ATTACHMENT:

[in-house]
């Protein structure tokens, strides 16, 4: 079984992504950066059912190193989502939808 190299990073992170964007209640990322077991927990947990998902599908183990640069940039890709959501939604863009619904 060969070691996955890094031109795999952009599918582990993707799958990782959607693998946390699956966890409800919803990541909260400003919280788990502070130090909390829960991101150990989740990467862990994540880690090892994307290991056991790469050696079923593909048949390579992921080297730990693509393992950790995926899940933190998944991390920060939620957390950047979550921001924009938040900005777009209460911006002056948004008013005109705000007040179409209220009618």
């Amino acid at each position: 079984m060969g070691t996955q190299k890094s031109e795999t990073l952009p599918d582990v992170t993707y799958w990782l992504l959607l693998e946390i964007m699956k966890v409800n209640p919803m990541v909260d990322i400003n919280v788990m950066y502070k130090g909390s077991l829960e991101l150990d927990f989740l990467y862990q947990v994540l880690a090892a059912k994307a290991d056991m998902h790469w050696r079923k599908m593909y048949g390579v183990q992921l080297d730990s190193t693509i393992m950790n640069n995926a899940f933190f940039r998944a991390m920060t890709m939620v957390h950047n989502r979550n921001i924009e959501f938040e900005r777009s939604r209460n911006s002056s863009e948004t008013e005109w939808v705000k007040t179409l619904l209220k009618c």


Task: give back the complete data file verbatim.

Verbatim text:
[in-house]
């Protein structure tokens, strides 16, 4: 079984992504950066059912190193989502939808 190299990073992170964007209640990322077991927990947990998902599908183990640069940039890709959501939604863009619904 060969070691996955890094031109795999952009599918582990993707799958990782959607693998946390699956966890409800919803990541909260400003919280788990502070130090909390829960991101150990989740990467862990994540880690090892994307290991056991790469050696079923593909048949390579992921080297730990693509393992950790995926899940933190998944991390920060939620957390950047979550921001924009938040900005777009209460911006002056948004008013005109705000007040179409209220009618």
């Amino acid at each position: 079984m060969g070691t996955q190299k890094s031109e795999t990073l952009p599918d582990v992170t993707y799958w990782l992504l959607l693998e946390i964007m699956k966890v409800n209640p919803m990541v909260d990322i400003n919280v788990m950066y502070k130090g909390s077991l829960e991101l150990d927990f989740l990467y862990q947990v994540l880690a090892a059912k994307a290991d056991m998902h790469w050696r079923k599908m593909y048949g390579v183990q992921l080297d730990s190193t693509i393992m950790n640069n995926a899940f933190f940039r998944a991390m920060t890709m939620v957390h950047n989502r979550n921001i924009e959501f938040e900005r777009s939604r209460n911006s002056s863009e948004t008013e005109w939808v705000k007040t179409l619904l209220k009618c």